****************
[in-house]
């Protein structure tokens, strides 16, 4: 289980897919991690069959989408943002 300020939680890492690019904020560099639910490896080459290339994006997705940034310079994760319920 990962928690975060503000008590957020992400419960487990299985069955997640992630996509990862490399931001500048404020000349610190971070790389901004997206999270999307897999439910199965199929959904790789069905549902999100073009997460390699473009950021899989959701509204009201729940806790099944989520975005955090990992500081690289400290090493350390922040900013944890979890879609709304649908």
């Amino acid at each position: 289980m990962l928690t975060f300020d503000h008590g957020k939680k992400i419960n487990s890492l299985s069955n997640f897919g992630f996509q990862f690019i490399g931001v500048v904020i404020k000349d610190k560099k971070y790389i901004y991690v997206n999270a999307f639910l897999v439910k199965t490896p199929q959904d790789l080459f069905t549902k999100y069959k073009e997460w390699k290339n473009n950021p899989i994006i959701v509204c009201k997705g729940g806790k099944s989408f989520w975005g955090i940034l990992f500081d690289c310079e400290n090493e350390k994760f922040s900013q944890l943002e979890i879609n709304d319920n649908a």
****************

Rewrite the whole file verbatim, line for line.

[in-house]
């Protein structure tokens, strides 16, 4: 289980897919991690069959989408943002 300020939680890492690019904020560099639910490896080459290339994006997705940034310079994760319920 990962928690975060503000008590957020992400419960487990299985069955997640992630996509990862490399931001500048404020000349610190971070790389901004997206999270999307897999439910199965199929959904790789069905549902999100073009997460390699473009950021899989959701509204009201729940806790099944989520975005955090990992500081690289400290090493350390922040900013944890979890879609709304649908």
């Amino acid at each position: 289980m990962l928690t975060f300020d503000h008590g957020k939680k992400i419960n487990s890492l299985s069955n997640f897919g992630f996509q990862f690019i490399g931001v500048v904020i404020k000349d610190k560099k971070y790389i901004y991690v997206n999270a999307f639910l897999v439910k199965t490896p199929q959904d790789l080459f069905t549902k999100y069959k073009e997460w390699k290339n473009n950021p899989i994006i959701v509204c009201k997705g729940g806790k099944s989408f989520w975005g955090i940034l990992f500081d690289c310079e400290n090493e350390k994760f922040s900013q944890l943002e979890i879609n709304d319920n649908a």